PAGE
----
In a Time of Disaster:
The CEO Can’t Afford to Panic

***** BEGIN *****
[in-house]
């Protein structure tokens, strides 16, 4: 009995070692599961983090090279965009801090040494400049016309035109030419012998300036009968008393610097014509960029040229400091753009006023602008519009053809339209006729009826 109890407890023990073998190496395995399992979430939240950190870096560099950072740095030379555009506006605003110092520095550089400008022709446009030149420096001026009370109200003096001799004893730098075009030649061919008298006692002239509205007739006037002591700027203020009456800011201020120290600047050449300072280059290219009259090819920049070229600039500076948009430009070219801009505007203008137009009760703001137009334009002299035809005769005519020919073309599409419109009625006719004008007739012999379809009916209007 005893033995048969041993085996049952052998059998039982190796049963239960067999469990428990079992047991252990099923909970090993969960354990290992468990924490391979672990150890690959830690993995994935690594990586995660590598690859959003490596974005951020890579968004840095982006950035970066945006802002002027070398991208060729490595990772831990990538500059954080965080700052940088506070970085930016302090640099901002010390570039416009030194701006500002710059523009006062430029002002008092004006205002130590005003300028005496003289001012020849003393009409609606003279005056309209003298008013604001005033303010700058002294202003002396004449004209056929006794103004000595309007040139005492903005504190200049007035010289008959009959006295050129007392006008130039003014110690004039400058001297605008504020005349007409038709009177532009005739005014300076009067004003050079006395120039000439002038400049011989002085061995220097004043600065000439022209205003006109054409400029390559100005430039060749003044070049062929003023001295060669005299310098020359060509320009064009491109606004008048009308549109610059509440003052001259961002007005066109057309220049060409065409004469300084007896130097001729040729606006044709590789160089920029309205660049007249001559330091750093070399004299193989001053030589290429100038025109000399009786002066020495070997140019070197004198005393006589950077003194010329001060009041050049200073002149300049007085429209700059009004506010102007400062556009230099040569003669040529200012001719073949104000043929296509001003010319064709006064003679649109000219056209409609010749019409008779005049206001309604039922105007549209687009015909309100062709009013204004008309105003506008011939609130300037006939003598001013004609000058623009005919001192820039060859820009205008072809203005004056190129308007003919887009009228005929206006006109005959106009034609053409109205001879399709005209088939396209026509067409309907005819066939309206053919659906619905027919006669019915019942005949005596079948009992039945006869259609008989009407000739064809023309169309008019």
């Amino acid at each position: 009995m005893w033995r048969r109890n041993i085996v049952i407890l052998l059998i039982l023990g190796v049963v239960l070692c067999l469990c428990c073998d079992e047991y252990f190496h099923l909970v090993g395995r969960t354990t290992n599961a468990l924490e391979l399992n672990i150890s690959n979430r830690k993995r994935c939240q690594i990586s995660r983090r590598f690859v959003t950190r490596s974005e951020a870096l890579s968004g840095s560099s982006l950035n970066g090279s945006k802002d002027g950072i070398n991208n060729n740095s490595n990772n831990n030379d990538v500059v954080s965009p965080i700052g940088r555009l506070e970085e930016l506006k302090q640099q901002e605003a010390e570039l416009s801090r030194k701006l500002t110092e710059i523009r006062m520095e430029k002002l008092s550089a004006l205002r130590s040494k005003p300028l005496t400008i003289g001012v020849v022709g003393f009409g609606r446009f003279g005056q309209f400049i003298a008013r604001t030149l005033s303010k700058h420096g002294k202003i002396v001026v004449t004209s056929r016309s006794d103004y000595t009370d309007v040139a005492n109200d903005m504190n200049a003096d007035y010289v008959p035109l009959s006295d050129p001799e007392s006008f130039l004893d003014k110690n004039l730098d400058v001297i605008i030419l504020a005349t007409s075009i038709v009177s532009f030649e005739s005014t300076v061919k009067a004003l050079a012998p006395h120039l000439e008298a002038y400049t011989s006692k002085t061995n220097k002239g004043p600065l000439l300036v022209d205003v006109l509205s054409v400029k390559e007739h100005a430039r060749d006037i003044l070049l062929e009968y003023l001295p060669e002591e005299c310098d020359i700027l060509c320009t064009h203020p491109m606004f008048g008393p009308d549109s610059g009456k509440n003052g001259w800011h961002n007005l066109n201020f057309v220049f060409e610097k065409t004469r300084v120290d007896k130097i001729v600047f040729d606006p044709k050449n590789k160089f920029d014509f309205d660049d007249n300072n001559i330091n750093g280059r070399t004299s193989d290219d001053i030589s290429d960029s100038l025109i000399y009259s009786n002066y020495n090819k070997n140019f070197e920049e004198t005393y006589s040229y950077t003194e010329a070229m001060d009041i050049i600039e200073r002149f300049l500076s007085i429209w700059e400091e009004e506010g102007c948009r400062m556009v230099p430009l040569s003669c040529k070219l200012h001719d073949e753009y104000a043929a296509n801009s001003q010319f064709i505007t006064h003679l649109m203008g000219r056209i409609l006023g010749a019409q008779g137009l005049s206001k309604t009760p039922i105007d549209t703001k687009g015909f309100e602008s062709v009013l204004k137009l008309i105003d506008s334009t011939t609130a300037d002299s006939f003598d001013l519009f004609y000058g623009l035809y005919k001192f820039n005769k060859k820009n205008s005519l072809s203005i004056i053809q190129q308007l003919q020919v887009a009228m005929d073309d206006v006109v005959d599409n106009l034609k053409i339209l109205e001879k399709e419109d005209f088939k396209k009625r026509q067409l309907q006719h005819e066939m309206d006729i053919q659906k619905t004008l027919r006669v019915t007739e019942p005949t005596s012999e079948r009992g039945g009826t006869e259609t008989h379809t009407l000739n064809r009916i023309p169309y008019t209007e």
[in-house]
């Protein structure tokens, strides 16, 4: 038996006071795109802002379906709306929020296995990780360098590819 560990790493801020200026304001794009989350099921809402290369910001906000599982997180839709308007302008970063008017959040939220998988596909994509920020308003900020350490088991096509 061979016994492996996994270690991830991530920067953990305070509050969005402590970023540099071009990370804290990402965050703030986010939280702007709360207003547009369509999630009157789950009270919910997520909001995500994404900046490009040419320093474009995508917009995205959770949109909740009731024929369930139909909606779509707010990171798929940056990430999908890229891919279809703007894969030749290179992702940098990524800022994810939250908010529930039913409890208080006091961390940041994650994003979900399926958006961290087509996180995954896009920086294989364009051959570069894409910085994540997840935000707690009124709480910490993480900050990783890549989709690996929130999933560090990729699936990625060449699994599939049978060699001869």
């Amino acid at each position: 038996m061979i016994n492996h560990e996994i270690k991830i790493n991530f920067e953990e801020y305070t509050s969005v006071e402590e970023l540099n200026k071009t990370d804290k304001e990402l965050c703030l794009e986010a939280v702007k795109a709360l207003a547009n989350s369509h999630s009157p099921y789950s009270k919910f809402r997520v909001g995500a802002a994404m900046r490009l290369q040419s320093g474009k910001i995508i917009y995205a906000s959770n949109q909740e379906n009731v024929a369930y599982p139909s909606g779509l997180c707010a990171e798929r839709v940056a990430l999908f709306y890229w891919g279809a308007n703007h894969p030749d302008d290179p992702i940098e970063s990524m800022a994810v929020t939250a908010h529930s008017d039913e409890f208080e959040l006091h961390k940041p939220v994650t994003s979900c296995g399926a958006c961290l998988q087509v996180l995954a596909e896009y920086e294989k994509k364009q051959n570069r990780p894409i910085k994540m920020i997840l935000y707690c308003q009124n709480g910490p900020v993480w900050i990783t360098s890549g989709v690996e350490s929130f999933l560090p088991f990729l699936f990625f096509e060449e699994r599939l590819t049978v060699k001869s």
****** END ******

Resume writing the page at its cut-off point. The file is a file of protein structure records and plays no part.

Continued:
A disaster can strike at any time, but a crisis can only occur if one is not prepared. When a subway bombing occurs, CEO Gerald Smarten is faced with making an executive decision on behalf of Kaspa Financial Services and the community. However, he is not professionally or personally prepared for the challenge of deciding whether to allow their lobby to be used as a triage center and temporary morgue. In the event of an emergency, each organization should have a step-by-step contingency disaster-recovery plan and each leader should have the skills and training to implement emergency management. A step-by-step contingency disaster-recovery plan is specifically designed to assist financial institutions in the decision making process during an emergency or disaster. A plan might include: How to begin the process of assessing damage, taking inventory and measuring the impact on the business, and utilizing an emergency file back up system that would protect any internal records and recover data that might otherwise be lost (Kelly & Peckham, 2002). In the case of Kaspa Financial Services, Mr. Smarten and the executive staff used this type of plan when they reorganized their staff and their duties, assessed the company’s financial risks and dedication to their clients, and transferred their financial operations calls off site. When Mr. Smarten and his executive team are asked to consider Kaspa’s lobby for a triage center and temporary morgue, they would again go through the process of assessing the situation and reorganizing their staff. However, this time they will also have to rely on their ability to lead others toward what they believe would be the right thing to do. As a financial institution, I feel that Kaspa does have an obligation to their investors and customers. However, Mr. Smarten and his staff also have a responsibility to evaluate what is morally and ethically right....
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